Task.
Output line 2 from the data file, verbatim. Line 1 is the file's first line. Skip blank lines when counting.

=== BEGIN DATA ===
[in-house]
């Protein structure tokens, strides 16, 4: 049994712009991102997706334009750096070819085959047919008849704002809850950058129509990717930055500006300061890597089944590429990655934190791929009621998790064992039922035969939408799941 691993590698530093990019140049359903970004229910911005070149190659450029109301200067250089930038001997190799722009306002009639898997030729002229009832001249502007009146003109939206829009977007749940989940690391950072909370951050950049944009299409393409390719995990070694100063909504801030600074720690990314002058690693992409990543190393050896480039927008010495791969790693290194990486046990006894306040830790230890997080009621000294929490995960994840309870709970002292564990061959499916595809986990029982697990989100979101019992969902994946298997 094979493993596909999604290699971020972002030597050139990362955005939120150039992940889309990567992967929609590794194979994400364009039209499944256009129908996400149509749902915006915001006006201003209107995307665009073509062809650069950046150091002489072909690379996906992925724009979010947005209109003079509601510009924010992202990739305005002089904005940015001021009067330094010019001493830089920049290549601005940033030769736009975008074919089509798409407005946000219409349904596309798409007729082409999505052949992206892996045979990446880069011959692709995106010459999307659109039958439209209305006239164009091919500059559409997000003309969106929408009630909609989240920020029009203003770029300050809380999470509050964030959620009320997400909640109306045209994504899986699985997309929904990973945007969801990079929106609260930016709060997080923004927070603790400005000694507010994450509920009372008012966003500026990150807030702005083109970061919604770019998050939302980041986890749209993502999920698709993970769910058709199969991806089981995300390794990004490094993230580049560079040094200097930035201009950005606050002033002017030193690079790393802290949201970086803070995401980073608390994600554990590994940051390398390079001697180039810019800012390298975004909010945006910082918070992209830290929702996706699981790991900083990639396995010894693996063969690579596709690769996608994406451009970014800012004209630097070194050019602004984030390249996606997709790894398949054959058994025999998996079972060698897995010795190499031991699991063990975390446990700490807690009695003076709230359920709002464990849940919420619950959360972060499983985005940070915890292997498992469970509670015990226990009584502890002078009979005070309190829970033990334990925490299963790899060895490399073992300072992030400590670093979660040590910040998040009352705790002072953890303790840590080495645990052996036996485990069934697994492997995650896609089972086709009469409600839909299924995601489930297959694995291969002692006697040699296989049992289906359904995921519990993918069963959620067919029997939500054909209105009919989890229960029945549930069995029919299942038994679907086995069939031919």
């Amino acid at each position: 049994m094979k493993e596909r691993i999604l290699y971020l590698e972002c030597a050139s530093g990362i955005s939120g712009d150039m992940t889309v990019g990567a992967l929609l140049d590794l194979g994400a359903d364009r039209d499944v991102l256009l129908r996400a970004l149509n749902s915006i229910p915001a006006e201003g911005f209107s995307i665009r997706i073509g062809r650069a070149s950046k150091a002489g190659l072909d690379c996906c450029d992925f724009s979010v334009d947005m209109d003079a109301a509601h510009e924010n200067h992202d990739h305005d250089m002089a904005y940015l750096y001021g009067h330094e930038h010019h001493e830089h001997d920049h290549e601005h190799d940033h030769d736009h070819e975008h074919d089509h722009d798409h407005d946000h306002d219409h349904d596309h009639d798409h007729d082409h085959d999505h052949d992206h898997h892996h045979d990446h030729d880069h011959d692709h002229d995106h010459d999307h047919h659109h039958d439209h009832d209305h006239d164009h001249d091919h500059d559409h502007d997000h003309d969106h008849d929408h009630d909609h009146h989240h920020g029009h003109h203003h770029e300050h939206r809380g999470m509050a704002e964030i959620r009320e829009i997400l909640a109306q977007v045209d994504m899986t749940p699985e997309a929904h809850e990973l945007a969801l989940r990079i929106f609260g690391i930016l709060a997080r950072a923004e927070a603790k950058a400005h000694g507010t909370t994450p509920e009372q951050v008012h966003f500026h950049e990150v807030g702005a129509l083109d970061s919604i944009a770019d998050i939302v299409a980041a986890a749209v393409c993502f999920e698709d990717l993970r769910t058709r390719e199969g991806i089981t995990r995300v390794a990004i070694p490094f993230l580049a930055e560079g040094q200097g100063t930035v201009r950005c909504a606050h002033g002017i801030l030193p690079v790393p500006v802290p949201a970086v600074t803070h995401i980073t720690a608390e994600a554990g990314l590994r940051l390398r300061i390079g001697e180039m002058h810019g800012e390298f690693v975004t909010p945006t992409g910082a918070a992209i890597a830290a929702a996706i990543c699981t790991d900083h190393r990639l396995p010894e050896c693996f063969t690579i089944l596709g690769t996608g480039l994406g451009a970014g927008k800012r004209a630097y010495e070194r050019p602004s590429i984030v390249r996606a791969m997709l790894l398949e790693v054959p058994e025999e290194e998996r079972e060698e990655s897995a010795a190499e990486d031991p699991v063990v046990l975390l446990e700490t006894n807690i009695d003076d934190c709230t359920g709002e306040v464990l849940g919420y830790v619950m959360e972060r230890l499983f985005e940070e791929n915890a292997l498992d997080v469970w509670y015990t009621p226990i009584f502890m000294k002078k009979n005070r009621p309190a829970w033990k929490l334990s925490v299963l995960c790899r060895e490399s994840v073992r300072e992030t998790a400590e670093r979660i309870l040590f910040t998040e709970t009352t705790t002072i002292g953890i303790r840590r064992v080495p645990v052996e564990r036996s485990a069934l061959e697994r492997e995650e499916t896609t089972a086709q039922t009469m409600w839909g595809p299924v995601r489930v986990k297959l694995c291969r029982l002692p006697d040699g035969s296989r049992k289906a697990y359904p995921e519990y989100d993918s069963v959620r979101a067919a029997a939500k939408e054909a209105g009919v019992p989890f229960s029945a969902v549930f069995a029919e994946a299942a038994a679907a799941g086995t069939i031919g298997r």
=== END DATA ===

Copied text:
């Protein structure tokens, strides 16, 4: 049994712009991102997706334009750096070819085959047919008849704002809850950058129509990717930055500006300061890597089944590429990655934190791929009621998790064992039922035969939408799941 691993590698530093990019140049359903970004229910911005070149190659450029109301200067250089930038001997190799722009306002009639898997030729002229009832001249502007009146003109939206829009977007749940989940690391950072909370951050950049944009299409393409390719995990070694100063909504801030600074720690990314002058690693992409990543190393050896480039927008010495791969790693290194990486046990006894306040830790230890997080009621000294929490995960994840309870709970002292564990061959499916595809986990029982697990989100979101019992969902994946298997 094979493993596909999604290699971020972002030597050139990362955005939120150039992940889309990567992967929609590794194979994400364009039209499944256009129908996400149509749902915006915001006006201003209107995307665009073509062809650069950046150091002489072909690379996906992925724009979010947005209109003079509601510009924010992202990739305005002089904005940015001021009067330094010019001493830089920049290549601005940033030769736009975008074919089509798409407005946000219409349904596309798409007729082409999505052949992206892996045979990446880069011959692709995106010459999307659109039958439209209305006239164009091919500059559409997000003309969106929408009630909609989240920020029009203003770029300050809380999470509050964030959620009320997400909640109306045209994504899986699985997309929904990973945007969801990079929106609260930016709060997080923004927070603790400005000694507010994450509920009372008012966003500026990150807030702005083109970061919604770019998050939302980041986890749209993502999920698709993970769910058709199969991806089981995300390794990004490094993230580049560079040094200097930035201009950005606050002033002017030193690079790393802290949201970086803070995401980073608390994600554990590994940051390398390079001697180039810019800012390298975004909010945006910082918070992209830290929702996706699981790991900083990639396995010894693996063969690579596709690769996608994406451009970014800012004209630097070194050019602004984030390249996606997709790894398949054959058994025999998996079972060698897995010795190499031991699991063990975390446990700490807690009695003076709230359920709002464990849940919420619950959360972060499983985005940070915890292997498992469970509670015990226990009584502890002078009979005070309190829970033990334990925490299963790899060895490399073992300072992030400590670093979660040590910040998040009352705790002072953890303790840590080495645990052996036996485990069934697994492997995650896609089972086709009469409600839909299924995601489930297959694995291969002692006697040699296989049992289906359904995921519990993918069963959620067919029997939500054909209105009919989890229960029945549930069995029919299942038994679907086995069939031919």